Tuesday, November 30, 2010


I don't know whether WikiLeaks is good journalism or in the public interest.  I get the sunshine arguments.  The arguments about how this is not anything but confirmation of what other countries already knew was going on.  Guess I'll leave all that to the self-annointeds like Howie Kurtz.

Here is what I know a little bit about:  To work with classified information, you make a pledge to hold it close and to follow the rules about computer usage.  It isn't easy.  Just in my case (I keep people's secrets for a living). it limits the way I can use a computer, how I store stuff, what kind of smartphone I can use and sometimes even whether I can acknowledge somebody, sitting right next to me, is within my acquaintances.  Handling classified information is equally complicated and solemn. 

So, when someone takes on the duty to keep secrets and then, for whatever reason, redistributes them, it's beyond reprehensible.  It really doesn't matter whether they do it for money, love, recognition or advancement of a political purpose.  It really doesn't matter whether they're leaked to a foreign power or a media outlet.  If you undertake to keep secrets and you violate that undertaking, you're a puke.

BTW, for those of you scoring at home, someone who thinks the classification stamp shouldn't be used on a given piece of information has lots of options to make that right.  A worker with access who thinks he sees evidence of  a crime being covered up by classification has at least two discreet paths to a just result.

Think whatever you will about the publisher of WikiLeaks, but let's not make the leakers some kind of heroes.  They, by definition, are not.


At 10:29 AM, November 30, 2010, Anonymous Anonymous said...

Amen. The person who leaked the records is either clueless or evil. Neither did he advance the cause of gays in the military. The news outlets that Wikileaks released the records to and published segments of those records did as much harm as Wikileaks or those responsible for obtaining the information.

At 6:37 AM, December 01, 2010, Anonymous Anonymous said...

This leaker should be tried for treason, executed if convicted, as I see it. But after all the leaks to the NY Times over the years, it seems guys like this have little fear of reprisal.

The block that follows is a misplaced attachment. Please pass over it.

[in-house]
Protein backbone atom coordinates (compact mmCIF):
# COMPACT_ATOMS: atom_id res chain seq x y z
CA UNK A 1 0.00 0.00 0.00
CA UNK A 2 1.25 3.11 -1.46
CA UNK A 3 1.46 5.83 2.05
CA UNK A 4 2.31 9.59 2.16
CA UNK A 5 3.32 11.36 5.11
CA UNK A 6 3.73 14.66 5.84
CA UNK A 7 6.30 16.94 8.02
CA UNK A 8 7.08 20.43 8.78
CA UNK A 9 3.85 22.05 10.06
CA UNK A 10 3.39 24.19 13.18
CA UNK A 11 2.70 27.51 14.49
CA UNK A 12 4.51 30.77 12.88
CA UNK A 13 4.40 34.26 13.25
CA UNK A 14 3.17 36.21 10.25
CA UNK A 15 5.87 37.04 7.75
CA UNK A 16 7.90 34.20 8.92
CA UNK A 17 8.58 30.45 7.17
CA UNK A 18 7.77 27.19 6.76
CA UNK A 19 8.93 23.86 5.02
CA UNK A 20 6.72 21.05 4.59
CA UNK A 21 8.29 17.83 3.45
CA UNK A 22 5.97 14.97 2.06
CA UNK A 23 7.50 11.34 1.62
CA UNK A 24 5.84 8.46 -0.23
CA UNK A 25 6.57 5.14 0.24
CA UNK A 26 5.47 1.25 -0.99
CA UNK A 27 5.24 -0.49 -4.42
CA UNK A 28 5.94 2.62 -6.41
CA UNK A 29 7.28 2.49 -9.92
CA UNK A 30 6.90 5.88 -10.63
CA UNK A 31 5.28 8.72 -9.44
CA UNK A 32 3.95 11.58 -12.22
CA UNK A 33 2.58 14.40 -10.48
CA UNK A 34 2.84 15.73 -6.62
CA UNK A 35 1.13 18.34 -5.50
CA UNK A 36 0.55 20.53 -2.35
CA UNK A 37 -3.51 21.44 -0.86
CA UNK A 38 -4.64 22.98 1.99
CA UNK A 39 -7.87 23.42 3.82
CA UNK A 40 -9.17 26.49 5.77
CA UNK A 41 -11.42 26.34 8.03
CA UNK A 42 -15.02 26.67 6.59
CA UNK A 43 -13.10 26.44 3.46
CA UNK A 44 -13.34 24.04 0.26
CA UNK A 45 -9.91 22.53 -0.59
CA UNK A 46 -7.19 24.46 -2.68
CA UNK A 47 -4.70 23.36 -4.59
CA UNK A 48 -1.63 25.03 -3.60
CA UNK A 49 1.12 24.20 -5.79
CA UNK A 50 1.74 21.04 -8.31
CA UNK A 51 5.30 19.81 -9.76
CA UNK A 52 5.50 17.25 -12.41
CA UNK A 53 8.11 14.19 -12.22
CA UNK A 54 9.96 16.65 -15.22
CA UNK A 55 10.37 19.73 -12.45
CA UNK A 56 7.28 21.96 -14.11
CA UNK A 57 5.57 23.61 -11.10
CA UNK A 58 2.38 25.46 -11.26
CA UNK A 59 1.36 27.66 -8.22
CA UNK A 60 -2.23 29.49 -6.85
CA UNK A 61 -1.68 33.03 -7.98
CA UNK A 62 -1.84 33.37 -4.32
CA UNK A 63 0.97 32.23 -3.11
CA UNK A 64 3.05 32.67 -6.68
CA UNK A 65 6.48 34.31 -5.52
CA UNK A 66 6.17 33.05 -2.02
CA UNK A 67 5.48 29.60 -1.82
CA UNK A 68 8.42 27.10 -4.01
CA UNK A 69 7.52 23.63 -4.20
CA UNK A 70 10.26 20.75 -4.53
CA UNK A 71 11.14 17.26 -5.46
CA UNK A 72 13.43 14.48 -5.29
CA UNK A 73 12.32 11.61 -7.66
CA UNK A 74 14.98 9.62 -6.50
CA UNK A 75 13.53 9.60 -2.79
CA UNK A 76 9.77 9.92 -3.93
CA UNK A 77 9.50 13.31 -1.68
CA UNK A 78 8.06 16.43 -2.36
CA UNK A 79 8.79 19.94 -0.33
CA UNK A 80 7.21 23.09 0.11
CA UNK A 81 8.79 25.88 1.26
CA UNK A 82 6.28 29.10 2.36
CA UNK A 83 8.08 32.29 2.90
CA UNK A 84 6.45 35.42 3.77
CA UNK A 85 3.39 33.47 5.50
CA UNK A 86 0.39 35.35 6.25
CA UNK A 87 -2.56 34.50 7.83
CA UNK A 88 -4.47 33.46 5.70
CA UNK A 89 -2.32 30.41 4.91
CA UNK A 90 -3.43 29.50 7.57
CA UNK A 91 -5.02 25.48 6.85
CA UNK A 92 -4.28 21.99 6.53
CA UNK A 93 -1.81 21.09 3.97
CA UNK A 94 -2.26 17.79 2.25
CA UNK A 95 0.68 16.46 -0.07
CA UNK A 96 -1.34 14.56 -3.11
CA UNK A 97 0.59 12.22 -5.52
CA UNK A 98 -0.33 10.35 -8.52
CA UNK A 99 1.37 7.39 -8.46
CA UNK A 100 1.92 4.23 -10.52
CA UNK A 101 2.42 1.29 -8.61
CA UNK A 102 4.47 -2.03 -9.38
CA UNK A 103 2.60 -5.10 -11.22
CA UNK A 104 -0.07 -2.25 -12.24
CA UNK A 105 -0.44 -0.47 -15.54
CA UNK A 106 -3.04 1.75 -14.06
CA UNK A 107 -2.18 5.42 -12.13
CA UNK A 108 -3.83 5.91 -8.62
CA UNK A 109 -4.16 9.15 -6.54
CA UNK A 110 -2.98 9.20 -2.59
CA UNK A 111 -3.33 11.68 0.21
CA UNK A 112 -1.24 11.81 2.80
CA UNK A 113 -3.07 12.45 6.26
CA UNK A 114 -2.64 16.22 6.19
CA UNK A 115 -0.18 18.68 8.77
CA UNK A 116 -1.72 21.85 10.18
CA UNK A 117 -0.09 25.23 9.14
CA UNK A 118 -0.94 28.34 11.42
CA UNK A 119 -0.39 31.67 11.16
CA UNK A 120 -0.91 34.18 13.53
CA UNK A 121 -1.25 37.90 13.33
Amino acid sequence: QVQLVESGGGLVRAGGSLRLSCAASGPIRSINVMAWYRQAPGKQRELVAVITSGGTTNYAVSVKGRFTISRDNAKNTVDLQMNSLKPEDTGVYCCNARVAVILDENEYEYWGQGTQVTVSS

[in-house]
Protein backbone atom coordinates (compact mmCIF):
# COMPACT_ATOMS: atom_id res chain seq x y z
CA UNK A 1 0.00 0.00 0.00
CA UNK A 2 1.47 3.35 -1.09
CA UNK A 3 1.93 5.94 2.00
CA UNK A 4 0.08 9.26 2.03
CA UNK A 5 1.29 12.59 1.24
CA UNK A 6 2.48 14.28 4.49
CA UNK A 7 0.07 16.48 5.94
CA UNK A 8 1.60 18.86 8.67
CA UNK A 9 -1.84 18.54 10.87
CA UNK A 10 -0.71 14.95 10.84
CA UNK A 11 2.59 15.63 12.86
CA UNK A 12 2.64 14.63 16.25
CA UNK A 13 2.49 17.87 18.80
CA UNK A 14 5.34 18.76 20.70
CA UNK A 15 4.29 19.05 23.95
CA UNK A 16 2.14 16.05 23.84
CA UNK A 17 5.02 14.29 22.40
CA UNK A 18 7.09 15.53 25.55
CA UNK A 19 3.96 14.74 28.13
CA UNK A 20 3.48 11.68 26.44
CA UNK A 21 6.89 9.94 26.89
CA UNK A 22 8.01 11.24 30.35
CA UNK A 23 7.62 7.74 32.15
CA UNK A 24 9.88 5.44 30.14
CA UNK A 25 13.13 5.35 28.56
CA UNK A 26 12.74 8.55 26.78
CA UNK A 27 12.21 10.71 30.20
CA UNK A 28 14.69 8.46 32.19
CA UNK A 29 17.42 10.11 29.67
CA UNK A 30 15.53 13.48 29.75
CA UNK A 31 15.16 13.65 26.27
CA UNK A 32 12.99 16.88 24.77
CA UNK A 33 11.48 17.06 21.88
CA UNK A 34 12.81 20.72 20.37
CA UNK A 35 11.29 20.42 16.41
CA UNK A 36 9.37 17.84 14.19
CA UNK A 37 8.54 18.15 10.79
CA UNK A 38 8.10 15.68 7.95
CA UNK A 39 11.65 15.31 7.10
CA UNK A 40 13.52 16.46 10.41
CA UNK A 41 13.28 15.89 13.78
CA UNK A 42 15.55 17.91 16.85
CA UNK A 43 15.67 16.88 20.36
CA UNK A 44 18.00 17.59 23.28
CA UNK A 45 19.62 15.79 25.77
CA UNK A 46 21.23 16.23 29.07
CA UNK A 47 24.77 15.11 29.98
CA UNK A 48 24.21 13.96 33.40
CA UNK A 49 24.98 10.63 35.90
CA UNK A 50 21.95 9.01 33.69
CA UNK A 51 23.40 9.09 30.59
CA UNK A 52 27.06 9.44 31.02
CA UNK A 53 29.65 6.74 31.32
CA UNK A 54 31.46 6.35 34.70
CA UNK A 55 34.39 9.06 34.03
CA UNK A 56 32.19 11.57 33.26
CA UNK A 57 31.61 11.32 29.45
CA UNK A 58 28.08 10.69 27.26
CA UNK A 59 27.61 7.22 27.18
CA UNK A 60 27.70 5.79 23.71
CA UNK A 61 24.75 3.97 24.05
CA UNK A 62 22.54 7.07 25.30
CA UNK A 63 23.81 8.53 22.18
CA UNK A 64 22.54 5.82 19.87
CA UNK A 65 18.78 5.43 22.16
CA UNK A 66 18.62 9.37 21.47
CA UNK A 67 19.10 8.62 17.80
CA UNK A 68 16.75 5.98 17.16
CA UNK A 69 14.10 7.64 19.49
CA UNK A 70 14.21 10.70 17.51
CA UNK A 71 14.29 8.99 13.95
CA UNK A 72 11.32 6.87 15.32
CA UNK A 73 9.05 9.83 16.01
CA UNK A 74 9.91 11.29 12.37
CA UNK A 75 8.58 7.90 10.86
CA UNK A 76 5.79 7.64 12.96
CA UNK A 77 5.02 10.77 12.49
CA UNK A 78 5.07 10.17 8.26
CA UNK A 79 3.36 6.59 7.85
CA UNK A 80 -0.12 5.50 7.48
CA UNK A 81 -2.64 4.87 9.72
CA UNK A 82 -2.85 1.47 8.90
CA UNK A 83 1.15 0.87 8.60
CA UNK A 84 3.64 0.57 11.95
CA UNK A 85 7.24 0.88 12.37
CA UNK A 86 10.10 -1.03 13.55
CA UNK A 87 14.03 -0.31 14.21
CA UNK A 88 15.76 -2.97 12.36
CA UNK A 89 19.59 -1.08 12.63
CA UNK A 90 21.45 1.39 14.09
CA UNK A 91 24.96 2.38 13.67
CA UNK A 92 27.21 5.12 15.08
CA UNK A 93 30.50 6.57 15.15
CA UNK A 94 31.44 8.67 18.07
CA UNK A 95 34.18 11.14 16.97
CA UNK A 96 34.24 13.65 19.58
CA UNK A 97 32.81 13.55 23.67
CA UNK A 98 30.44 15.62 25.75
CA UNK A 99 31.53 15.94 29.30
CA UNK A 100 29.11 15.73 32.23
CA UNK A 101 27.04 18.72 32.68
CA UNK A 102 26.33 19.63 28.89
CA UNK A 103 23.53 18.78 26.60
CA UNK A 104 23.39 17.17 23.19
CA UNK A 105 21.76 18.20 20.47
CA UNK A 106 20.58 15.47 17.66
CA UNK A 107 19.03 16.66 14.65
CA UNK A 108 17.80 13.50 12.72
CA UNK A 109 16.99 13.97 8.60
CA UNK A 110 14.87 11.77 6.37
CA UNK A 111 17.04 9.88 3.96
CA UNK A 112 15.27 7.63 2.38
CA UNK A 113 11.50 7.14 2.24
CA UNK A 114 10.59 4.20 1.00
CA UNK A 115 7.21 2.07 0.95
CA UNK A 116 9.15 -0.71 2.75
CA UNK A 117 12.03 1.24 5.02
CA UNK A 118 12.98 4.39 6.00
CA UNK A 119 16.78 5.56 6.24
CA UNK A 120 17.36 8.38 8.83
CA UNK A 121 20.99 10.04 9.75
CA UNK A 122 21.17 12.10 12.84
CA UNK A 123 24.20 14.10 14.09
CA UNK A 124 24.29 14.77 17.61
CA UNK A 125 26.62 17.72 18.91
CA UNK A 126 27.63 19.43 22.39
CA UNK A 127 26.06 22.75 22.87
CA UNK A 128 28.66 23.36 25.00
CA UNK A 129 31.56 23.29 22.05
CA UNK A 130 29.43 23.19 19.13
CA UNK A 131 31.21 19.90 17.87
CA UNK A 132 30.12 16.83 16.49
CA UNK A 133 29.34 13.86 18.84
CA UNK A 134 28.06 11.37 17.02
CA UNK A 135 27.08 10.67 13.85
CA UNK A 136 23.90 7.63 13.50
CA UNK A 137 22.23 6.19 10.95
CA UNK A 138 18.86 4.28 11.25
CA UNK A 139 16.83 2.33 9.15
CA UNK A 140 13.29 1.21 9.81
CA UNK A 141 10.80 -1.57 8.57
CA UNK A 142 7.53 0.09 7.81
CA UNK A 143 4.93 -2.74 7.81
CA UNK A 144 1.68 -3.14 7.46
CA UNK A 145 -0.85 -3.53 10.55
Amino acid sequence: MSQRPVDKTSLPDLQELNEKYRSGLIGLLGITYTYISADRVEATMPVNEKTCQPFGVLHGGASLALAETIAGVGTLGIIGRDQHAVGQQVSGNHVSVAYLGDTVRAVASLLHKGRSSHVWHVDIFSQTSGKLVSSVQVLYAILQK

That attitude seems endemic in our society ... from home loan bailouts, banker bailouts, free health care, or politicians like Blago selling their effin golden power ... breaking contracts/pledges and "getting away with it" is the standard.

Real justice is rare at the white collar level ... this is a good time to make an example of someone that grossly abused their position of authority. Hang 'em high.


At 7:30 PM, January 05, 2011, Anonymous Anonymous said...

wrong. plainly and obviously. wrong. all journalisim is based on leaks . All of it. the founding fathers recognized this reality , the newspapers of the era were valued, and essential to the freedom and independence of the new nation. the power of government to supress and restrict information is vast , All the power is on that side. their power is balanced a little by public information. wiki leaks is now quoted everywhere by every form of media. you a totalitarian in training. not too bright and a menance to libery by virtue of your life sentence to mediocrity. too bad for the nation that flunkys like you cant think their way out of a paper bag.

At 7:31 PM, January 05, 2011, Anonymous Anonymous said...

hahahahahaha no guts no brains

At 4:04 PM, January 12, 2011, Blogger UMRBlog said...


Don't know if you're talking to me or Bill but please read the second and the penultimate paragraph of the original post.

You are just making the customary fourth estate arguments. If you look closely, you will see I'm not arguing about those. I'm discussing the solemnity of the oath undertaken by the leaker(s) and the remedies to those who see overclassification. If you would like to join issue on this subject, by all means.



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